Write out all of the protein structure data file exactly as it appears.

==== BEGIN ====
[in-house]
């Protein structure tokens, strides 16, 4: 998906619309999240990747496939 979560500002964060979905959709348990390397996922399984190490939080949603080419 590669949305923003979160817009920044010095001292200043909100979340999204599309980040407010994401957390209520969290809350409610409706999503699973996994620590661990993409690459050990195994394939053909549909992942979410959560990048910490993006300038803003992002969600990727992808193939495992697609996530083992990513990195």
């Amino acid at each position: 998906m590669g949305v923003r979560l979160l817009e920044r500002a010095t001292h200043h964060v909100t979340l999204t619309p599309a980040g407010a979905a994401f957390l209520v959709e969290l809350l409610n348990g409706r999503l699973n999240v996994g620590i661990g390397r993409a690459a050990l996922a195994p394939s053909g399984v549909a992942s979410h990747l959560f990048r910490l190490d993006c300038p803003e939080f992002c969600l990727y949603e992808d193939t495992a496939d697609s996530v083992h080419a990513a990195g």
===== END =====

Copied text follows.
[in-house]
């Protein structure tokens, strides 16, 4: 998906619309999240990747496939 979560500002964060979905959709348990390397996922399984190490939080949603080419 590669949305923003979160817009920044010095001292200043909100979340999204599309980040407010994401957390209520969290809350409610409706999503699973996994620590661990993409690459050990195994394939053909549909992942979410959560990048910490993006300038803003992002969600990727992808193939495992697609996530083992990513990195």
């Amino acid at each position: 998906m590669g949305v923003r979560l979160l817009e920044r500002a010095t001292h200043h964060v909100t979340l999204t619309p599309a980040g407010a979905a994401f957390l209520v959709e969290l809350l409610n348990g409706r999503l699973n999240v996994g620590i661990g390397r993409a690459a050990l996922a195994p394939s053909g399984v549909a992942s979410h990747l959560f990048r910490l190490d993006c300038p803003e939080f992002c969600l990727y949603e992808d193939t495992a496939d697609s996530v083992h080419a990513a990195g």